By using deep learning algorithms and neural networks, these digital assistants can perform a whole host of functions. Often, the more data they gather from people speaking, the more accurate they become.
As many of our financial services move to digital platforms, the risk of fraud and scams increases. To combat such issues, machine learning algorithms have been devised. These programs work on large data sets to find correlations in user behaviour that could lead to fraud. They look at wide-scale patterns to identify anything out of the ordinary.
A good example of machine learning at work in reducing fraud is Danske Bank. Previously, their labour-intensive means of examining fraud created 1,200 false positives a day. They were only detecting 40% of fraud. By introducing a deep learning solution, they saved time, reduced false positives by 60%, and increased true positives by 50%.
Another field that is producing massive amounts of data is that of healthcare. Individual patients, as well as groups of people, are creating information about diagnostics, treatments, and conditions. These big data sets can help build predictive models on a range of illnesses and their treatments.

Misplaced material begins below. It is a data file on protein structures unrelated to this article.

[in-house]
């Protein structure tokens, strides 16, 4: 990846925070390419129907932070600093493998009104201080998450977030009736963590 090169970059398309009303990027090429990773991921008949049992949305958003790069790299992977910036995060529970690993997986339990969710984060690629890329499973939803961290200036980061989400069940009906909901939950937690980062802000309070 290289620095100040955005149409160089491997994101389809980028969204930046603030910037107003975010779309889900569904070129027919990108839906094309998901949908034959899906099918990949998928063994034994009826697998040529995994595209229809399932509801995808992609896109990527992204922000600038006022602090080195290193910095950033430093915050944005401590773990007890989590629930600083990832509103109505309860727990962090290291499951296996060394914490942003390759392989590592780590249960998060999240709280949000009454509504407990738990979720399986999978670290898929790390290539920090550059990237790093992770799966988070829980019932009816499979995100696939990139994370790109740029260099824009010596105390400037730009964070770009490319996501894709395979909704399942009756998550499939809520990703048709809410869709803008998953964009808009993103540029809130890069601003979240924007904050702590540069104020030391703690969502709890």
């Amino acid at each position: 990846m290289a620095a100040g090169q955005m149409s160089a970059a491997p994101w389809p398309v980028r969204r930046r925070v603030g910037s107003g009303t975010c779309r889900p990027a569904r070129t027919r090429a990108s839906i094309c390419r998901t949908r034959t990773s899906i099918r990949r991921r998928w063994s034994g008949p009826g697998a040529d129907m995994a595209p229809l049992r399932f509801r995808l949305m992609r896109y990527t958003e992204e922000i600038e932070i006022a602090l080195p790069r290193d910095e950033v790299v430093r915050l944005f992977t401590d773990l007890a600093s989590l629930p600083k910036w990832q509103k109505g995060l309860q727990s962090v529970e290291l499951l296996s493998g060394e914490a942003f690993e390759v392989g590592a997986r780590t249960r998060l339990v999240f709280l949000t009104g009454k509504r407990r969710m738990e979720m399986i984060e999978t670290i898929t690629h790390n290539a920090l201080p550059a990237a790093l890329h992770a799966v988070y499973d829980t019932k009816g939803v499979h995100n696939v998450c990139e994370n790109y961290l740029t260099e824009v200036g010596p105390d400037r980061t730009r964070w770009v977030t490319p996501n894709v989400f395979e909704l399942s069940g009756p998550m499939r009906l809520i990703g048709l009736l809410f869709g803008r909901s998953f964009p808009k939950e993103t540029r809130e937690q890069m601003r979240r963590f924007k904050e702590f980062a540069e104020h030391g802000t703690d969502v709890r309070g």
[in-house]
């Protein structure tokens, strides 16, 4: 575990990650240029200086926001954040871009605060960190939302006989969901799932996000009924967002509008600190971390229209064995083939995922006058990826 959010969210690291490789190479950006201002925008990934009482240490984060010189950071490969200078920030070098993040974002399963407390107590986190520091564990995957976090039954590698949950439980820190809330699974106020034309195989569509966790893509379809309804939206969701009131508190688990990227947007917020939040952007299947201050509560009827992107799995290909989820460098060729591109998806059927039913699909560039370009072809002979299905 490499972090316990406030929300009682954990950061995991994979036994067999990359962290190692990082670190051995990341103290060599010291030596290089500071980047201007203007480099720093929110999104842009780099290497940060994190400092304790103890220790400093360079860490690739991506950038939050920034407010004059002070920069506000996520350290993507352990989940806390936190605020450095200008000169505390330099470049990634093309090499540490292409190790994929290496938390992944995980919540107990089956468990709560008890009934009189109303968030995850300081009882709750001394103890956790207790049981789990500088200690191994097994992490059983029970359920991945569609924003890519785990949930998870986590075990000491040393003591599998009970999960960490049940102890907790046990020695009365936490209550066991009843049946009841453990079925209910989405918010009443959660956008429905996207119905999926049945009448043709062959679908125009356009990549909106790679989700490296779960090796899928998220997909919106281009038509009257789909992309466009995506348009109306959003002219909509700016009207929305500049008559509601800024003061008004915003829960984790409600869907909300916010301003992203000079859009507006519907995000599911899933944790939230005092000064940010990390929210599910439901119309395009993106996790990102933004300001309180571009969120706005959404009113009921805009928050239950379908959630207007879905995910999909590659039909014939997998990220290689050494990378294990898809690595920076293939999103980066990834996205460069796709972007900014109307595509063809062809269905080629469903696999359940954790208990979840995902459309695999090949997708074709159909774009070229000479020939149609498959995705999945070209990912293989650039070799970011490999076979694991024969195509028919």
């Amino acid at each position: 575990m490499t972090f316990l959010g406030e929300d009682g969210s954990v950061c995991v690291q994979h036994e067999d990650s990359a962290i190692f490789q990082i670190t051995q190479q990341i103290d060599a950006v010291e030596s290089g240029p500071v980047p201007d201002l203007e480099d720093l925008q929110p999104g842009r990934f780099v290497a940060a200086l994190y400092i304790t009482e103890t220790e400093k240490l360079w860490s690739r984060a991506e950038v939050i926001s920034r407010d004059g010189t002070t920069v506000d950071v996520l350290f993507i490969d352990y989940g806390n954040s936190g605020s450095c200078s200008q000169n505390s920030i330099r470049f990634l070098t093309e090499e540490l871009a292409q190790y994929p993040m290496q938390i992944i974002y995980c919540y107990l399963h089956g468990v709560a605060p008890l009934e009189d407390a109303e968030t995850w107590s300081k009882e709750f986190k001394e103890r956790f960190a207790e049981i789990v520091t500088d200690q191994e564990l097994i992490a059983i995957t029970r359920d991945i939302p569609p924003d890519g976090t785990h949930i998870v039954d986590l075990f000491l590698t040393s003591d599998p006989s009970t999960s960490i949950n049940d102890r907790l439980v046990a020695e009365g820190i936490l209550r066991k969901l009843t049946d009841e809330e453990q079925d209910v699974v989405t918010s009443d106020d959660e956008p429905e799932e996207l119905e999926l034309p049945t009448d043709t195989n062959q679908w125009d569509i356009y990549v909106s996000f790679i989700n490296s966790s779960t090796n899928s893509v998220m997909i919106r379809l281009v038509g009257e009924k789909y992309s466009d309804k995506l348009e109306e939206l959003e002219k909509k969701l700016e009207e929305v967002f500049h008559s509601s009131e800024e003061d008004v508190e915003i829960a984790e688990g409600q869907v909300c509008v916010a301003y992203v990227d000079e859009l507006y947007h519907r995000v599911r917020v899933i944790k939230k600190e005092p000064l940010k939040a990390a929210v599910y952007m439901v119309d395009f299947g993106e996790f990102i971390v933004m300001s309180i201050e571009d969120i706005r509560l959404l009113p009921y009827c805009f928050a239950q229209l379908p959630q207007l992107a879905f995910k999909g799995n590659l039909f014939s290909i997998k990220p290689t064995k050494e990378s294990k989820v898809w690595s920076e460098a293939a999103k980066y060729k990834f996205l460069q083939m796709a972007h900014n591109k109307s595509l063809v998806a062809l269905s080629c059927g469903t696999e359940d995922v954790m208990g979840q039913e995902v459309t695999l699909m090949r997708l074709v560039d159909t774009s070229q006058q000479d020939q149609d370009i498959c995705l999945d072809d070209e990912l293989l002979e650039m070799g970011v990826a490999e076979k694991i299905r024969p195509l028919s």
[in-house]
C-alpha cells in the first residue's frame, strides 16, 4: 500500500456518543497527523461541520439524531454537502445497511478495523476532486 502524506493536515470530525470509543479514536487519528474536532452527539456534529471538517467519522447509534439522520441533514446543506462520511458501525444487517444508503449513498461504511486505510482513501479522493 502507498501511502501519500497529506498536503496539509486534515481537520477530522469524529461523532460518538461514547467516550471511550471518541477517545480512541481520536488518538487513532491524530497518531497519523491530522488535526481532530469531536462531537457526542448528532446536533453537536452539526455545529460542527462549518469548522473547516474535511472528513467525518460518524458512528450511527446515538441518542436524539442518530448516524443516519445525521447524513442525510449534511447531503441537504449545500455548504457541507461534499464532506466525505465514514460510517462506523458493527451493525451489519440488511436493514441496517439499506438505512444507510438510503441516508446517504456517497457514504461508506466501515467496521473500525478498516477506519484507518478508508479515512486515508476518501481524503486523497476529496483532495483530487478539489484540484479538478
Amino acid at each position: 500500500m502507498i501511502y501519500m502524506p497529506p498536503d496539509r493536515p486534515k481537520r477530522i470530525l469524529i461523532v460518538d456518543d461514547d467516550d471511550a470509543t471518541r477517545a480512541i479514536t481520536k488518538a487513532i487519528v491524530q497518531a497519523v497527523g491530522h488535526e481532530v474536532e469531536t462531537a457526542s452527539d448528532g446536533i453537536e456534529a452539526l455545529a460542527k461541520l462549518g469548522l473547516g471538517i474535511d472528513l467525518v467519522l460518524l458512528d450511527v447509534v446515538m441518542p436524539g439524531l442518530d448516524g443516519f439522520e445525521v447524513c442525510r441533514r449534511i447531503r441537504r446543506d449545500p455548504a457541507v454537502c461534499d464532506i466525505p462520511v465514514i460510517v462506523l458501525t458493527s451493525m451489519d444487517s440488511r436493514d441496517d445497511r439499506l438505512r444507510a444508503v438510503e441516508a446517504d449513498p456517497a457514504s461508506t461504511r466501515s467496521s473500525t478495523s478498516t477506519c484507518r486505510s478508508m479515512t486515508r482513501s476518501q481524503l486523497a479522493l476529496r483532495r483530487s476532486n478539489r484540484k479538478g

IBM’s Watson for Genomics, for example, uses AI and ML to allow clinicians to provide personalised care to cancer patients. This type of precise approach to medicine can mean more effective treatments for more people. As far as machine learning applications go, this is one of the most valuable.
Compared to some of the other uses for machine learning on the list, this might seem a little mundane. However, it’s still a great example of ML in action. By using algorithms to assess interactions between customers and companies, it’s possible to create things like chatbots and virtual assistants.